February 18, 2013

Ancient grains for 21st century tastebuds

Westport mill produces variety of grains, seeds, flours

PLATTSBURGH — Sam Sherman can help you get your freekeh on in the kitchen.

“Freekeh is produced from two different grains,” said Sam Sherman, co-owner of Champlain Valley Milling, located at 6679 Main St. in Westport.

“The German production is made from a grain called spelt, which is harvested in the green stage. And then the outer shell, the hull, is flame roasted off of that unit. In the Middle East, it’s more grown from a hard wheat called durum wheat, and the process is basically the same.”

Freekeh isn’t the grain but what the product is called after the manufacturing process.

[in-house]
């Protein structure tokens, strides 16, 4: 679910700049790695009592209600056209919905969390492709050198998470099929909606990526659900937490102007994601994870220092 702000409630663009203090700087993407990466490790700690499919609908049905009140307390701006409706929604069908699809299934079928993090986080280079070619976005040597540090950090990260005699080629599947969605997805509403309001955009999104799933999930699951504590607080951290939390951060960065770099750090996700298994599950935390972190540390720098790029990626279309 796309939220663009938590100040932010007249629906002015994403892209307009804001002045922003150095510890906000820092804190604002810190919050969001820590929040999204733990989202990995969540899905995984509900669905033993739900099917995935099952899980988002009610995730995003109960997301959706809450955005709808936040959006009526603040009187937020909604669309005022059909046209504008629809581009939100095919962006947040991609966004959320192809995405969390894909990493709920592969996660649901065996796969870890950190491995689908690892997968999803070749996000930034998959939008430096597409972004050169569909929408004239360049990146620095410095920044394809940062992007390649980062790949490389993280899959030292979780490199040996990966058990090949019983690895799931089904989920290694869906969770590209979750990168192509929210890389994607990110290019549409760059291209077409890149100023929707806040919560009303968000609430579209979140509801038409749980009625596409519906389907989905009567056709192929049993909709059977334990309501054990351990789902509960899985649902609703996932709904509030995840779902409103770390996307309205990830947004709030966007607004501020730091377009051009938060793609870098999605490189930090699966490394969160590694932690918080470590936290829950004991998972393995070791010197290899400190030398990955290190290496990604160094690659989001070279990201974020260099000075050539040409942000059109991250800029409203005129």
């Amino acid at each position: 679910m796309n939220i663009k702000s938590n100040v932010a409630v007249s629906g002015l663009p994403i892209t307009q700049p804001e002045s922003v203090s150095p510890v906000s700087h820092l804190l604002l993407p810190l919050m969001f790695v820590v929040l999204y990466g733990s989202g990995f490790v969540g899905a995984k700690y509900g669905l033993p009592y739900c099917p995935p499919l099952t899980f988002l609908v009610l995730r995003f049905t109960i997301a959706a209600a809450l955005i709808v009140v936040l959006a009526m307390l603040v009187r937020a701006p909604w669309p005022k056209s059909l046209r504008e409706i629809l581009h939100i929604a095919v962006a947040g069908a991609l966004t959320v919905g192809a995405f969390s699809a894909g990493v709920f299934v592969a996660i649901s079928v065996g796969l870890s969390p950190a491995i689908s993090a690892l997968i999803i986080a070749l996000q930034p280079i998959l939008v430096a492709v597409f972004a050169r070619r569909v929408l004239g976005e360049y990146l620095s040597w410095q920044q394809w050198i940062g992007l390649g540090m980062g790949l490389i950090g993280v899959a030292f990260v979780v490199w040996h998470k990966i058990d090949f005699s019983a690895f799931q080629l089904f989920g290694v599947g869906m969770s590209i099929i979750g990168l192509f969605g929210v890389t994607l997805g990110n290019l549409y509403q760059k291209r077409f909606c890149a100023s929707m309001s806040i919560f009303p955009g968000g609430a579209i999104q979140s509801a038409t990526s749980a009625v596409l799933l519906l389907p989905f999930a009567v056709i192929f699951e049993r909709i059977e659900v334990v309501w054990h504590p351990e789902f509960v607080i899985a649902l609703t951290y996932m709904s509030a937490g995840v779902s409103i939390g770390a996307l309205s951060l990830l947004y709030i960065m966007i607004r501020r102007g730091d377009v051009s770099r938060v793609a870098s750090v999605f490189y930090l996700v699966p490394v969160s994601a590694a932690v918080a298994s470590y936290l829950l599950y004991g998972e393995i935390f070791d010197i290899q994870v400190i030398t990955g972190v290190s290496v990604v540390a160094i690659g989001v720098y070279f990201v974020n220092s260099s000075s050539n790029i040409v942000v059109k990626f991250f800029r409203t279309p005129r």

“We have a farmer in Central New York who is of German descent. Our freekeh is made from spelt. He produced it and needed to figure out how to now market it,” Sherman said.

Sherman’s wife, Derinda, brought home a grain mix from Texmati.

“We thought about putting a blend together,” he said. “We put a blend together of the freekeh, emmer, which is an ancient grain, and we used basmati-brown rice and rye. So it gives it a very unique flavor.”

Freekeh’s taste is hard to describe.

“When you first bite into it, you can taste some of the flame-roasted pieces of the freekeh. And through the process, you can get some of the basmati-rice flavor in there, and at the end, you can taste the rye flour. So it’s kind of like a unique blend of grains — nice, wholesome whole grains.”

Established in 1985, the mill produces a variety of whole grains and seeds, whole-wheat flours and white flours.

Whole grains and seeds include yellow corn, hulled barley and buckwheat. Whole-wheat flours include pumpernickel rye, old-fashion cornmeal and millet. White flours include Mt. Marcy, creamy-white pastry and meadow white.

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